•    In 2012 in Scottsdale, a 1993 Chevrolet Corvette 40th Anniversary coupe raised $125,000. The ruby red 1993 Corvette was one of the 40th anniversary models of this legendary sports car. The first Corvette was built in 1953. This car previously raised more than $200,000 for TGen in 2011 when it was sold and donated back several times during the Scottsdale event.

“Craig Jackson and his team at Barrett-Jackson have provided the leadership necessary to bring TGen’s personalized medicine to the families that need it the most,” said TGen Foundation President Michael Bassoff. “We are grateful that Craig has chosen to honor his father, Russ, and brother, Brian, in this special way.”

Nearly 137,000 Americans will be diagnosed this year with colon and rectal cancer, and more than 50,000 patients will succumb to this disease, the third-leading cause of cancer-related death in the U.S.

An additional 233,000 American men this year will be diagnosed with prostate cancer, which this year will kill more than 29,000 patients, the second-leading cause of cancer death among men in the U.S.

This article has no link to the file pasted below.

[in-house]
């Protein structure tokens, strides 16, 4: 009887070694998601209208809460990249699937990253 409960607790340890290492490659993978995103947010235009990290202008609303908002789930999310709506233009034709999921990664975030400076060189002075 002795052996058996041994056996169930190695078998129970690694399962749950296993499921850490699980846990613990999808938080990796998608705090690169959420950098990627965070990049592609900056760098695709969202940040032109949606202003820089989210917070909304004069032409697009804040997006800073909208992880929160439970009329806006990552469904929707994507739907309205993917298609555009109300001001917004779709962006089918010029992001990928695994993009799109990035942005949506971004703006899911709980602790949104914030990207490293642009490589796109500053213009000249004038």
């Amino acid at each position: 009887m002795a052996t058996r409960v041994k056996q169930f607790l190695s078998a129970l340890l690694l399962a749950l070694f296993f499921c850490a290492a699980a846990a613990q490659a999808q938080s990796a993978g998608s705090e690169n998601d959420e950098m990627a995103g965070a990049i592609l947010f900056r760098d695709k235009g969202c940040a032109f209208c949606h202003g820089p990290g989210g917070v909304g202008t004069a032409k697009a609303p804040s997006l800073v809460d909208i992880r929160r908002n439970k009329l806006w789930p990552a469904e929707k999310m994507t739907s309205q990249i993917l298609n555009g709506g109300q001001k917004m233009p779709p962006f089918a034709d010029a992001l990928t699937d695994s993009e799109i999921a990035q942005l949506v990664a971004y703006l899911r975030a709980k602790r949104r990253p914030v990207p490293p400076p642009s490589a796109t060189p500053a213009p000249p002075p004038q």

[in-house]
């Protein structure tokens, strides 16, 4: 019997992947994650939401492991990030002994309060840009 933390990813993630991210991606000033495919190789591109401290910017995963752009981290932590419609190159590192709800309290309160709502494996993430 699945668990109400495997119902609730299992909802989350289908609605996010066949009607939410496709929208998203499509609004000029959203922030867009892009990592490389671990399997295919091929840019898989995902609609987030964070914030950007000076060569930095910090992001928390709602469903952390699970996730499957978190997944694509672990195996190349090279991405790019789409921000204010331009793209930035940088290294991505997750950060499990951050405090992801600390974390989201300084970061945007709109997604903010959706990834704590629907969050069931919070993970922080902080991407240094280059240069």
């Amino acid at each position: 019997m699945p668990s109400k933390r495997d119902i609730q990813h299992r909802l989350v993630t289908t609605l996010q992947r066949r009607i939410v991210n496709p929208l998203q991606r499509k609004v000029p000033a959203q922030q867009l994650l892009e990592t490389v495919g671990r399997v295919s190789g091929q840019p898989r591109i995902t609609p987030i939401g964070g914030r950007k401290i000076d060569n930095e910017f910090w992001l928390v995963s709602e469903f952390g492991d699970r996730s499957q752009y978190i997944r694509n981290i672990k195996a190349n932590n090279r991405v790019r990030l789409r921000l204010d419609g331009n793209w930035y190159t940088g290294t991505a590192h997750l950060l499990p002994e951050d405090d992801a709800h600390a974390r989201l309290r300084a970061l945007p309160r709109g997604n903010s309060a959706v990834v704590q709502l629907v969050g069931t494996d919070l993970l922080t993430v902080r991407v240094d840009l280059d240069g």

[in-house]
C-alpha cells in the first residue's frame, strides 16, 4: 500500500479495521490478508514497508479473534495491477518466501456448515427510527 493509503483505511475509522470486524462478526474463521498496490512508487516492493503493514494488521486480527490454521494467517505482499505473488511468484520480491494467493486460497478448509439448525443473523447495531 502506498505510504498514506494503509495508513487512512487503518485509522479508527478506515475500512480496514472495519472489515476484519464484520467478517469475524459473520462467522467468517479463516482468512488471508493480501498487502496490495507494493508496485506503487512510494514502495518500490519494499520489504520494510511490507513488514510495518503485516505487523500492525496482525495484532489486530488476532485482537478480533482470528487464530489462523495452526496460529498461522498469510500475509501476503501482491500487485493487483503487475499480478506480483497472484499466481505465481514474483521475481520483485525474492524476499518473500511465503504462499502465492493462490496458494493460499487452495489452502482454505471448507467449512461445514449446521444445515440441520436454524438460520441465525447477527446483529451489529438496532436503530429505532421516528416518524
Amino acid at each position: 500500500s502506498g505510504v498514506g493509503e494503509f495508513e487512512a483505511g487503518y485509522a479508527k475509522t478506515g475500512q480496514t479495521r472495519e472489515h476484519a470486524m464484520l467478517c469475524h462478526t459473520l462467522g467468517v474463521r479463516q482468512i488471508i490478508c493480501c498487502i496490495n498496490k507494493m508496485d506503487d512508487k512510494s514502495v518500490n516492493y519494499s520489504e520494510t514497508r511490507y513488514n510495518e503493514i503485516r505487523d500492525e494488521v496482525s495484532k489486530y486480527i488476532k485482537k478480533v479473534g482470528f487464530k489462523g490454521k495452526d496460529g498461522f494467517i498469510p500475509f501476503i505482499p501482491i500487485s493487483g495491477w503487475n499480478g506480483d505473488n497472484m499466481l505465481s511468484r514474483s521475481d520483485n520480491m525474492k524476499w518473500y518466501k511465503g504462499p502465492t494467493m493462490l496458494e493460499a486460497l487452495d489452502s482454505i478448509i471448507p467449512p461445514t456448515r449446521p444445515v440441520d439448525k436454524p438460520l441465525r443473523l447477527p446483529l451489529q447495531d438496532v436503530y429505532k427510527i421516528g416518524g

For more information, please visit barrett-jackson.com and tgen.org.

About TGen
Translational Genomics Research Institute (TGen) is a Phoenix, Arizona-based non-profit organization dedicated to conducting groundbreaking research with life changing results. TGen is focused on helping patients with cancer, neurological disorders and diabetes, through cutting edge translational research (the process of rapidly moving research towards patient benefit). TGen physicians and scientists work to unravel the genetic components of both common and rare complex diseases in adults and children. Working with collaborators in the scientific and medical communities literally worldwide, TGen makes a substantial contribution to help our patients through efficiency and effectiveness of the translational process. For more information, visit: www.tgen.org.